Fashion & Style
18 June 2015

Ever wonder how outdoor clothing came to be?

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by Tristine Brown - 2 Comments
Ever wonder how outdoor clothing came to be?

Hike any mountain, explore any National Park, or ski any major resort and you are going to see people decked out in an array of high tech outdoor clothing. It seems each year brings a new advance in the outdoor clothing tech. But what was the impetus for the outdoor clothing and what are the roots of such products? The answer is surprisingly steeped in many old and timeless cultures. ## The Norse The Viking domination of much of the western hemisphere between 800 and 1066 is well known, and the Vikings were able to accomplish much of what they did due to their adapted clothing for life in the far north. The Norse can be attributed to designing the parkas and calve-high boots that are used today, albeit with much different materials. ## Yupiq, Aleut, Inupiat The evolution of outdoor clothing also owes a great debt to the First Nations people of the sub-arctic and arctic regions of North America. Mukluks, Malachais (seal fur face masks) and jergas (pull over parkas) are all part of the First Nations outdoor clothes, made for survival but now integrated for outdoor recreation and outdoor sports. One example of such morphing of an Aleut design is the sea kayak cagoule. This is a combination of spray skirt and jacket that has origins going back to the Aleut of Alaska. ## Yvon Chainard As outdoor and “extreme” sports began to take hold in the American psyche and gained in popularity, a pioneering surf-bum named Yvon Chainard realized there was a dearth of outdoor clothing that could withstand the abuses he was putting them through with his surfing, mountaineering and rock climbing. Chainard took the ball and began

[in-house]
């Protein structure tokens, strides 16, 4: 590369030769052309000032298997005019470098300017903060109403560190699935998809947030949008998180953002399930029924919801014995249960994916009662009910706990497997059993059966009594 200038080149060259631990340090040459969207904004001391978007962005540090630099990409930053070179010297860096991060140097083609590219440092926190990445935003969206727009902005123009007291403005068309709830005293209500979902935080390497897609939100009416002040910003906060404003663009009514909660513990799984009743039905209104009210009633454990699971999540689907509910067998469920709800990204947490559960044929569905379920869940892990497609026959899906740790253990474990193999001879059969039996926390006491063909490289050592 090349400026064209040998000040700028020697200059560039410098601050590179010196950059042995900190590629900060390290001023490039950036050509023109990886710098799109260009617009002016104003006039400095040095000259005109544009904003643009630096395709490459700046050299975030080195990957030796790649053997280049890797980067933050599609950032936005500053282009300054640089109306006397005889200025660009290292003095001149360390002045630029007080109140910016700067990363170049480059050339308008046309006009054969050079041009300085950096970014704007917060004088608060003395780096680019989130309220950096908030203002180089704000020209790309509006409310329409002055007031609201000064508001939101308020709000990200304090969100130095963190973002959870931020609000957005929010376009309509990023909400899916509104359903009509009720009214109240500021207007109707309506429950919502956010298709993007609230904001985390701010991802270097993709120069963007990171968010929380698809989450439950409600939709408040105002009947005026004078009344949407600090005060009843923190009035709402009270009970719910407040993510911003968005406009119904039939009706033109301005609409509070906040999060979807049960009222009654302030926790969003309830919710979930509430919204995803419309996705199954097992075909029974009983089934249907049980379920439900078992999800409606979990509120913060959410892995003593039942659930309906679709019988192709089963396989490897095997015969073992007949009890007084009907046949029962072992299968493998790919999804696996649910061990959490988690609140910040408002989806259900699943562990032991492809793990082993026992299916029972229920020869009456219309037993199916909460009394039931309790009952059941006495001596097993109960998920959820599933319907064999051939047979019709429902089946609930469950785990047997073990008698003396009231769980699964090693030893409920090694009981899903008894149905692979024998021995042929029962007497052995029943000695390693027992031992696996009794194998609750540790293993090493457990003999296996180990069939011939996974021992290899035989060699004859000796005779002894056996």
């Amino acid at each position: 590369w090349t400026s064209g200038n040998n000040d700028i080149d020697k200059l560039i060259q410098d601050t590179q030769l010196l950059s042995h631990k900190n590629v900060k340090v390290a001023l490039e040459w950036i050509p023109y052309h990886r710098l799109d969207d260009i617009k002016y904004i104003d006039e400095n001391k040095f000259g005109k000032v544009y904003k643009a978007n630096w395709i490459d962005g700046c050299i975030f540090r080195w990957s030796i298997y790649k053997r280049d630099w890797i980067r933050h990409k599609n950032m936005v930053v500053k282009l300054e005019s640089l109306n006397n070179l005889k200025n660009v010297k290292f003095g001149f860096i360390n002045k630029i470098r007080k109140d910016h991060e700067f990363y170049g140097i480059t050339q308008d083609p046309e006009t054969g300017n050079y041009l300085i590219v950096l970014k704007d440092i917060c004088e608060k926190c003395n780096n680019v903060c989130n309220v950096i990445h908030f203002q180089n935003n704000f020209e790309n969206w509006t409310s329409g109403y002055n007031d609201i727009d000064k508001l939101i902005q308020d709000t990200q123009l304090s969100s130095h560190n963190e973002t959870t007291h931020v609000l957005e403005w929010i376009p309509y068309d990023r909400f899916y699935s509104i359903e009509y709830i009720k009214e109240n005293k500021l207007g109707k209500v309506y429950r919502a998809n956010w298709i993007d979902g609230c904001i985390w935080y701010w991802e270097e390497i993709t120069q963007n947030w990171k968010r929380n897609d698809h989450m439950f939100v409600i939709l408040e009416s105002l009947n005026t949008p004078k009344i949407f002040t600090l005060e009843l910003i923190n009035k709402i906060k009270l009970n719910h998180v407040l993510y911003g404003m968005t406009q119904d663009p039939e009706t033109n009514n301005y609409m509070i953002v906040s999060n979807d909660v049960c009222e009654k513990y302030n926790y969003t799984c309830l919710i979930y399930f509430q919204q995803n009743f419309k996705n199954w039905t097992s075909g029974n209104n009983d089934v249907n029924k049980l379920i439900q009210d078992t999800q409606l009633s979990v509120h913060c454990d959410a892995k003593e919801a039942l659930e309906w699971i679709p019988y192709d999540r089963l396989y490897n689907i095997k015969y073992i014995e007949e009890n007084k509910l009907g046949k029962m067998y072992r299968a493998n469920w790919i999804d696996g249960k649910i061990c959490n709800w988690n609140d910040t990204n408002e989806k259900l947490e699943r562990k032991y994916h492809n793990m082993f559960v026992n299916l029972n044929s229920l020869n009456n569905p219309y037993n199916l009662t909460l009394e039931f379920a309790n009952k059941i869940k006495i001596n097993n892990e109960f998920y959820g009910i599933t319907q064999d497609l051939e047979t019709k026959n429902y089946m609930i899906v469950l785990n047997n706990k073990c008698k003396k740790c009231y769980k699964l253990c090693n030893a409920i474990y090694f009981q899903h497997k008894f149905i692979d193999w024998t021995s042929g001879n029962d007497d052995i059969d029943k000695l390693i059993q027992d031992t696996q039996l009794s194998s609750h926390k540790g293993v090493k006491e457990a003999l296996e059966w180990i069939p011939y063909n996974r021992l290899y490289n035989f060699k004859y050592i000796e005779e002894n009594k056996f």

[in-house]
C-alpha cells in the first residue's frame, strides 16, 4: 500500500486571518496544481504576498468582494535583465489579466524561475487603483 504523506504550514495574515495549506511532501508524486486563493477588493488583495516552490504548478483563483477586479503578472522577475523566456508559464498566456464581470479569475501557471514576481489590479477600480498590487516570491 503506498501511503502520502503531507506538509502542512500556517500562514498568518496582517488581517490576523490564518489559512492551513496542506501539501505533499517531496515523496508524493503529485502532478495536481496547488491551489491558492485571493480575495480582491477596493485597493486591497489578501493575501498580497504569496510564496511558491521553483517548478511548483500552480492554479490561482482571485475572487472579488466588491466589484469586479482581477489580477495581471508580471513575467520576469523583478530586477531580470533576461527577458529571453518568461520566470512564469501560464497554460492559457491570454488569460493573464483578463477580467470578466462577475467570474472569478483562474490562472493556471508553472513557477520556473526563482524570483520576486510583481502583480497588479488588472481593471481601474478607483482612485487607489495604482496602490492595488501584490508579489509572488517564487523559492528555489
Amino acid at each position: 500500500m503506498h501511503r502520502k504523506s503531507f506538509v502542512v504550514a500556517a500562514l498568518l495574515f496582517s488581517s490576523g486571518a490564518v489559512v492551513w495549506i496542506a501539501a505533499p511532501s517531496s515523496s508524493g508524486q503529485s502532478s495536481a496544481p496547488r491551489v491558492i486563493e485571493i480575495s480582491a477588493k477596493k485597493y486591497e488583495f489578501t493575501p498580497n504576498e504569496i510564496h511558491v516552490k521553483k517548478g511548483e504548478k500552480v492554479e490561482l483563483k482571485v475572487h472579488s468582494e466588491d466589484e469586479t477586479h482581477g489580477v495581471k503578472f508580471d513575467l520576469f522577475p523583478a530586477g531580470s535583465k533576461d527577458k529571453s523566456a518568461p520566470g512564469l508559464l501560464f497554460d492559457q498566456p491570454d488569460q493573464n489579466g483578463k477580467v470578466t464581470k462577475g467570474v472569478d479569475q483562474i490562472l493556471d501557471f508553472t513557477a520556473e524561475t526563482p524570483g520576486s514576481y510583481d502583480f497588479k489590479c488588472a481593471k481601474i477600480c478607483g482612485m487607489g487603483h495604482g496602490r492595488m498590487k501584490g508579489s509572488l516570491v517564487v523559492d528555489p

to create high tech outdoor clothing that was rock solid, form fitting and made from new materials such as Pyle and fleece. Over time this clothing and gear made it to retail shelves with the name “Patagonia” on the labels. Today, Patagonia outdoor gear is considered the creme de la creme and is the result of modern technology and fabrics and many First Nations and historic native designs. ## Sport Specific Evolution Today, walk around most outdoor gear retailers and you are met with a variety of clothing that is sport specific. Outdoor clothing has evolved to sport specific pieces. A snowboard parka is much looser fitting than a ski parka. The outer shell you wear for trekking deep into the mountains is different from the light weight outdoor rain shell you wear when running trails in the rain. Outdoor clothing has seen fast and tremendous advances over the last 20 years due to the increasing popularity of outdoor sports and pursuits.

Tristine Brown

Tristine Brown

Tristine Brown joins Jaribo as our newest contributing editor. She has an academic background in Fine Arts, but don't let fool you – she has a real passion for motors and all things tech. Tristine is based in Chicago with her dog Jasper.

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2 Comments

  1. Athena Anson says:

    Outdoor attire is so expensive. I don’t understand why they are so pricey when you only get to wear them for a few months or weeks a year. I prefer to buy my thick jackets and winter clothes on a sale or even at thrift stores.

  2. Michelle Dryne says:

    they’re expensive because of the materials they put in. If you want cheap winter clothes they won’t always be the best quality. that said you can get some great finds at the bargain stores.

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